For project hopping, client juggling freelancers and contractors, the need to have an online presence or website has never been greater. A telling 84% of people believe that small businesses with a website and online presence are more credible than those without, as we increasingly hire, buy, sell and swap services and products online.
Given that online presence influences the buying – or in a freelancer’s case – the hiring decision, it might come as a surprise though that more than 50% of small businesses don’t even have something as simple as a website.
Cheap, relatively easy to build and super-simple to update from time to time, a portfolio website could well give you the edge over your fellow freelancers, making all the difference when it comes to attracting new clients.
But how do you go about building a website that’s going to win you work? Well, here’s how…
Do you work as Joe Bloggs the freelancer, or through your own limited company? Either way, head to GoDaddy and buy your own website domain name. From as little as a few pounds a year you can secure yours. It’s unique and personal to you. If you’re a UK freelancer or contractor, aim for a domain name ending in ‘.co.uk’, or even better ‘.com’. It adds a little more weight.
Building a website today is a far simpler than it once was, thanks to the forever growing list of website builders and hosting platforms. The big guns, Squarespace, Wix, Wordpress and Weebly make building a beautiful website doable, even for those of us whose forte doesn’t lie in tech.
Choose from dozens of off-the-shelve themes, and get personalising. More often than not, building your first website will be a case of dragging and dropping widgets to customise an already existing theme. Trust us. For first timers, it’s easier this way.
First impressions matter. We’re a judgemental bunch. 75% of us make up our mind about a company based on website alone. So make it look the part for goodness sake. Nobody is asking for an all singing, all dancing super-slick website, but a smartly designed site will give off the right impression.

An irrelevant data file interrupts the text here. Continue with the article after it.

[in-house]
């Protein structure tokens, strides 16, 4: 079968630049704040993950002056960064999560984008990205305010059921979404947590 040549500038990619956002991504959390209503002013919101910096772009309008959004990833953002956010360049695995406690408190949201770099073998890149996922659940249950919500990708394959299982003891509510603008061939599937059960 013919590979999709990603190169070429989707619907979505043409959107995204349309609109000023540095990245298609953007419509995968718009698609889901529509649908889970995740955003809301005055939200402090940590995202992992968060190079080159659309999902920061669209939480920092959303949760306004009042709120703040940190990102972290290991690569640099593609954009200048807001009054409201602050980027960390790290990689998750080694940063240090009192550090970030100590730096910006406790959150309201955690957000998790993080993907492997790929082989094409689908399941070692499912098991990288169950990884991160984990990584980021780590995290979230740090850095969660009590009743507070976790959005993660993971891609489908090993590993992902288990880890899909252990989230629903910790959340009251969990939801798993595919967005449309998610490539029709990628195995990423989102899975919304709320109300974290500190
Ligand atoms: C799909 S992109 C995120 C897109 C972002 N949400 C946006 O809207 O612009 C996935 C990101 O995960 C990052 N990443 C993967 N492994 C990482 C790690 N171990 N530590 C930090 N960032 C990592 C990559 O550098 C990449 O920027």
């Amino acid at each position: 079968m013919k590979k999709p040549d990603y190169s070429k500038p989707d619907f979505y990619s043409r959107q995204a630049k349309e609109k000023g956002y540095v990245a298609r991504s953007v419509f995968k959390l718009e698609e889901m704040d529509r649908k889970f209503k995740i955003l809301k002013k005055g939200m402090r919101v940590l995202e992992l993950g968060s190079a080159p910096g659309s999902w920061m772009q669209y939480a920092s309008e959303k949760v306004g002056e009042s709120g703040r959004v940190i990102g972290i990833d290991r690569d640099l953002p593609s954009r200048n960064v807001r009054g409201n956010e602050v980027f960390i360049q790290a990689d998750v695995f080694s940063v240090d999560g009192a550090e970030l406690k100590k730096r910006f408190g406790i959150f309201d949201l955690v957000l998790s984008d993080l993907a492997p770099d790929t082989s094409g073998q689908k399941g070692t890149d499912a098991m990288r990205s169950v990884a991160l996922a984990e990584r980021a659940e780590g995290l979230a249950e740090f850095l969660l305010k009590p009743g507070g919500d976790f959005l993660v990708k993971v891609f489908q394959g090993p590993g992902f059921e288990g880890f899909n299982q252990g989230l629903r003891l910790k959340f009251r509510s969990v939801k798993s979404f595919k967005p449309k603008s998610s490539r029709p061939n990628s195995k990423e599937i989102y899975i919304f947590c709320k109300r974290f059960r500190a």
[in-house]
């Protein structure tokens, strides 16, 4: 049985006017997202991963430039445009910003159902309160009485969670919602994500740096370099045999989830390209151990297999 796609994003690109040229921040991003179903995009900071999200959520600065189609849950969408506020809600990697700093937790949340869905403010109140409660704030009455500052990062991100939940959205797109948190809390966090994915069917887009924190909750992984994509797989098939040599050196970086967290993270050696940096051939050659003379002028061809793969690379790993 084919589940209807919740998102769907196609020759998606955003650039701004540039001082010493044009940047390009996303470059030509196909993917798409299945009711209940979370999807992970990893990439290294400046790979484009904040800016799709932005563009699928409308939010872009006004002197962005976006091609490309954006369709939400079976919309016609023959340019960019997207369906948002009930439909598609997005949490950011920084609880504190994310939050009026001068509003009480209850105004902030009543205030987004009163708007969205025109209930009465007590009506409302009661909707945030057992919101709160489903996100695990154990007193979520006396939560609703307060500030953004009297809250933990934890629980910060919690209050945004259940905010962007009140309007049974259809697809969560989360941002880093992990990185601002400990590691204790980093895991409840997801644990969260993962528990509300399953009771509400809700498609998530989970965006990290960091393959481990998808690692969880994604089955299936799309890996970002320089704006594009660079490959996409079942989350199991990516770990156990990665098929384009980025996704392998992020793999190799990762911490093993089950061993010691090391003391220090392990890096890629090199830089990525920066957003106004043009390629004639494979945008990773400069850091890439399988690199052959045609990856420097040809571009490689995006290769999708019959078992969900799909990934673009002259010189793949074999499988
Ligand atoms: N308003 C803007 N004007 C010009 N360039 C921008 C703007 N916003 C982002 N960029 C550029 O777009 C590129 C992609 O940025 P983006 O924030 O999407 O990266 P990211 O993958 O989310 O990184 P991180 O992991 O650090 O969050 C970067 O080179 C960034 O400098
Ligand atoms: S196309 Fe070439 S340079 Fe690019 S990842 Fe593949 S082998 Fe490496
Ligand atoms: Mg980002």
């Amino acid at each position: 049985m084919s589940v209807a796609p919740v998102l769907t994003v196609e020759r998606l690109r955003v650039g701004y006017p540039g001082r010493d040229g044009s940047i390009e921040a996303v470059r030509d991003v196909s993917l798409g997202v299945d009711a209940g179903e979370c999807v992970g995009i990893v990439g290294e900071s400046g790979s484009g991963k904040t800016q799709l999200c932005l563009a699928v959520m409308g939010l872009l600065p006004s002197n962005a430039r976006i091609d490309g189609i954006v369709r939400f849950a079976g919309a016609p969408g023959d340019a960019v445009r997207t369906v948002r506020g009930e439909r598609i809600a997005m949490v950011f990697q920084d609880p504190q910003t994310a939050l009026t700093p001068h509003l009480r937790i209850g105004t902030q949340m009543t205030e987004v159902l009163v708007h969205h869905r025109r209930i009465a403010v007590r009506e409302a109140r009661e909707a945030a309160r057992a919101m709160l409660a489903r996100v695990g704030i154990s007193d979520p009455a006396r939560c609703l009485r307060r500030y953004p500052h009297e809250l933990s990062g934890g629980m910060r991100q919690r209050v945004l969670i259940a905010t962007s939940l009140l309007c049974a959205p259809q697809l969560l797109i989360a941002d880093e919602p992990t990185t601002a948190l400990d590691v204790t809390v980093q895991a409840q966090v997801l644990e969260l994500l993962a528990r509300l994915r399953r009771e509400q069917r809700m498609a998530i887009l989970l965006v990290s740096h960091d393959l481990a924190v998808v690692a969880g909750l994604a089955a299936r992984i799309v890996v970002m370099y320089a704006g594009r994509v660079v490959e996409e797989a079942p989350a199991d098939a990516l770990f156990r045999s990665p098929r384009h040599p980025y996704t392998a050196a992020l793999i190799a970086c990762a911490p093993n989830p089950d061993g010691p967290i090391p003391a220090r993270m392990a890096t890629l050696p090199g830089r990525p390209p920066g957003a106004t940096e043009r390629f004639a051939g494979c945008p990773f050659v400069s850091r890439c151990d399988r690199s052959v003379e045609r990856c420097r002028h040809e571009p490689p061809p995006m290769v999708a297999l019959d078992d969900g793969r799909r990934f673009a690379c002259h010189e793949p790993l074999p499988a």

If you’re a freelance photographer with a tonne of amazing images, then simply upload your own. If you’re after a wide range of powerful, royalty-free pictures to make your website stand out, just visit Unsplash.
Keep it simple. A homepage, about, portfolio, contact and possibly even a blog section is more than enough to get you started. Work on the basis than less is more. If a potential client heads to your website, they’ll be on a mission to see get a sense of who you are, what you do and the work you've done, before getting in touch.
Your website content should be concise and to the point. Imagine that you’re explaining your business proposition and services to a child. Avoid jargon, and make sure you hammer home how you can benefit the client.
It’s worth thinking about SEO too. SEO is ‘Search Engine Optimisation’, and in simple terms is an activity you can carry out to make your website appear when people around the world search for keywords relevant to what you do.
If you’re a London freelance developer for example, you might want to include industry keywords like ‘java’, ‘full-stack’, ‘freelance’, ‘developer’ and ‘London’ in your web copy so people searching for these terms can find you. There’s a sea of competition out there though, so it makes sense to be as niche and inventive as possible, so your website can climb higher in the rankings.
Link your social media profiles to your new website and get Tweeting, Facebooking and contributing to chats and involved with relevant online communities. Playing your part in the ongoing industry conversation is a useful way to link back to your website and build your freelance profile.
Play around with social media advertising too. Once you’ve set up your company profile pages and accounts, you can advertise to targeted people, groups and locations for as little as a few pounds a week.
Make it mobile.
61% of people are unlikely to return to a mobile site they've had trouble accessing, with 40% of those heading directly to a competitor instead. It sounds obvious, but double check the theme you’ve selected for your website is mobile friendly. These days, business is done on-the-go, from tablets and smart-phones.
Suggestions or questions on building your freelancer website? Get commenting…